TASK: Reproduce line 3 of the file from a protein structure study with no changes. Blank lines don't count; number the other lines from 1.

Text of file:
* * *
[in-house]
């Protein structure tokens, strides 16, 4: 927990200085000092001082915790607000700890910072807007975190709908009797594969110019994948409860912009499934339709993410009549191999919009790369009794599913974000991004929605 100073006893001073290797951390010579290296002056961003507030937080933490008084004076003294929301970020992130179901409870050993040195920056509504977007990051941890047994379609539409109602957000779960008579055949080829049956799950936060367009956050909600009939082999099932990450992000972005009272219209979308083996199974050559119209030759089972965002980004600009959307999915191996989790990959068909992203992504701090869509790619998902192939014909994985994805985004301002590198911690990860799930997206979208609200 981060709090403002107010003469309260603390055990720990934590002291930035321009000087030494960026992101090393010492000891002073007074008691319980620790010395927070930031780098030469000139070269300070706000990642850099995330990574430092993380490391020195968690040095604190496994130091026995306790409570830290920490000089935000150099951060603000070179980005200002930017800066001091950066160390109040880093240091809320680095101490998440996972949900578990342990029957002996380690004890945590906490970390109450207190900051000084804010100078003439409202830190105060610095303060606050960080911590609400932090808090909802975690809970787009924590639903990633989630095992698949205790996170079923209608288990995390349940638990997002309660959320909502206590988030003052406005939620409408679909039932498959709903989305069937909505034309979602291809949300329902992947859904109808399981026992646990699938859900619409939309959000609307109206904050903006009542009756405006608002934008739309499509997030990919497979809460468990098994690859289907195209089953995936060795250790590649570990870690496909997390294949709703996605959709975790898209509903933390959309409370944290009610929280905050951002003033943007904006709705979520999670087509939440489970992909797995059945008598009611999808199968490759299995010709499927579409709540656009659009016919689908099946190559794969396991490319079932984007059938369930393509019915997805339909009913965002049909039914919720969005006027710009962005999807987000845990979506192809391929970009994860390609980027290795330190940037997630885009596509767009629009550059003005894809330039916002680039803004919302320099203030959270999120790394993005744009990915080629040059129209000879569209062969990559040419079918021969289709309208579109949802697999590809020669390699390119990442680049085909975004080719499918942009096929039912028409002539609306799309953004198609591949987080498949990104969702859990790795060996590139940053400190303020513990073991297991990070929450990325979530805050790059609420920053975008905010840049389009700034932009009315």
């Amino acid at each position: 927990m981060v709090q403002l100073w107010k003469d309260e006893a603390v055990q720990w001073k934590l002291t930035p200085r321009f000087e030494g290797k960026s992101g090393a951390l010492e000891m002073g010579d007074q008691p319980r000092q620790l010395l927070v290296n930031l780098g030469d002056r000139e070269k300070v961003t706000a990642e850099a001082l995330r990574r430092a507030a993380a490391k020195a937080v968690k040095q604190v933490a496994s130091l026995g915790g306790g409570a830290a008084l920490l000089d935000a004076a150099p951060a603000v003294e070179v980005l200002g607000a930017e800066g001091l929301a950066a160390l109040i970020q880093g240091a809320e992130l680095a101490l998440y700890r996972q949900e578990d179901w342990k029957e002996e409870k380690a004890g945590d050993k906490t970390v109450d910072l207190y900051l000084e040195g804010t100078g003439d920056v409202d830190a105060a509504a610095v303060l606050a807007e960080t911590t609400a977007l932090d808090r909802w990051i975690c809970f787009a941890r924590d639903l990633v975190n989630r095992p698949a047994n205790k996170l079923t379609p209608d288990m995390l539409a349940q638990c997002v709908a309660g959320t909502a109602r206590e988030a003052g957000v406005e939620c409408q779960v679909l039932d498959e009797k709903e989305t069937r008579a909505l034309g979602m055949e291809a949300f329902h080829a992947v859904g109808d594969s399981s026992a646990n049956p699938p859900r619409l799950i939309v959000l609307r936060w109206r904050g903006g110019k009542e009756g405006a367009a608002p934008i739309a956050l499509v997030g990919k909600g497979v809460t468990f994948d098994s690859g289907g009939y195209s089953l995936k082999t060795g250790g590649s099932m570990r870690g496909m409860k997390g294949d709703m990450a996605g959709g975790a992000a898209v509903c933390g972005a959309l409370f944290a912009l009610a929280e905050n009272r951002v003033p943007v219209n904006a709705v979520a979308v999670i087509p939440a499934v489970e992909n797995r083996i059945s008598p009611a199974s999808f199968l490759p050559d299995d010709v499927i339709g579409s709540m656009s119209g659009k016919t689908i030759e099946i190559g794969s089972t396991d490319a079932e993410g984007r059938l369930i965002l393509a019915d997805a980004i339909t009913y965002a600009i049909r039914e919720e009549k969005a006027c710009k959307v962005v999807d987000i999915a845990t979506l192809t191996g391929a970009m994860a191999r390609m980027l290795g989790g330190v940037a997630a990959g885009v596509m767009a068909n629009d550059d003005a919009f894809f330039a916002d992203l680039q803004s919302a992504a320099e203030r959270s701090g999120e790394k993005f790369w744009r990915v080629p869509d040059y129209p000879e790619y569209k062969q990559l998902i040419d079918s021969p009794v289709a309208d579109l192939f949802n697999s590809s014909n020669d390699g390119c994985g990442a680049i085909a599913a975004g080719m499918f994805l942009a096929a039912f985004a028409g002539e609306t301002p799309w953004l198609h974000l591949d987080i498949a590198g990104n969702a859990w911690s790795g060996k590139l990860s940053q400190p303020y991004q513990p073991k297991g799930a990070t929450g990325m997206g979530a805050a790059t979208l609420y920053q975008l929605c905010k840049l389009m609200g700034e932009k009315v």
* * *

């Amino acid at each position: 927990m981060v709090q403002l100073w107010k003469d309260e006893a603390v055990q720990w001073k934590l002291t930035p200085r321009f000087e030494g290797k960026s992101g090393a951390l010492e000891m002073g010579d007074q008691p319980r000092q620790l010395l927070v290296n930031l780098g030469d002056r000139e070269k300070v961003t706000a990642e850099a001082l995330r990574r430092a507030a993380a490391k020195a937080v968690k040095q604190v933490a496994s130091l026995g915790g306790g409570a830290a008084l920490l000089d935000a004076a150099p951060a603000v003294e070179v980005l200002g607000a930017e800066g001091l929301a950066a160390l109040i970020q880093g240091a809320e992130l680095a101490l998440y700890r996972q949900e578990d179901w342990k029957e002996e409870k380690a004890g945590d050993k906490t970390v109450d910072l207190y900051l000084e040195g804010t100078g003439d920056v409202d830190a105060a509504a610095v303060l606050a807007e960080t911590t609400a977007l932090d808090r909802w990051i975690c809970f787009a941890r924590d639903l990633v975190n989630r095992p698949a047994n205790k996170l079923t379609p209608d288990m995390l539409a349940q638990c997002v709908a309660g959320t909502a109602r206590e988030a003052g957000v406005e939620c409408q779960v679909l039932d498959e009797k709903e989305t069937r008579a909505l034309g979602m055949e291809a949300f329902h080829a992947v859904g109808d594969s399981s026992a646990n049956p699938p859900r619409l799950i939309v959000l609307r936060w109206r904050g903006g110019k009542e009756g405006a367009a608002p934008i739309a956050l499509v997030g990919k909600g497979v809460t468990f994948d098994s690859g289907g009939y195209s089953l995936k082999t060795g250790g590649s099932m570990r870690g496909m409860k997390g294949d709703m990450a996605g959709g975790a992000a898209v509903c933390g972005a959309l409370f944290a912009l009610a929280e905050n009272r951002v003033p943007v219209n904006a709705v979520a979308v999670i087509p939440a499934v489970e992909n797995r083996i059945s008598p009611a199974s999808f199968l490759p050559d299995d010709v499927i339709g579409s709540m656009s119209g659009k016919t689908i030759e099946i190559g794969s089972t396991d490319a079932e993410g984007r059938l369930i965002l393509a019915d997805a980004i339909t009913y965002a600009i049909r039914e919720e009549k969005a006027c710009k959307v962005v999807d987000i999915a845990t979506l192809t191996g391929a970009m994860a191999r390609m980027l290795g989790g330190v940037a997630a990959g885009v596509m767009a068909n629009d550059d003005a919009f894809f330039a916002d992203l680039q803004s919302a992504a320099e203030r959270s701090g999120e790394k993005f790369w744009r990915v080629p869509d040059y129209p000879e790619y569209k062969q990559l998902i040419d079918s021969p009794v289709a309208d579109l192939f949802n697999s590809s014909n020669d390699g390119c994985g990442a680049i085909a599913a975004g080719m499918f994805l942009a096929a039912f985004a028409g002539e609306t301002p799309w953004l198609h974000l591949d987080i498949a590198g990104n969702a859990w911690s790795g060996k590139l990860s940053q400190p303020y991004q513990p073991k297991g799930a990070t929450g990325m997206g979530a805050a790059t979208l609420y920053q975008l929605c905010k840049l389009m609200g700034e932009k009315v």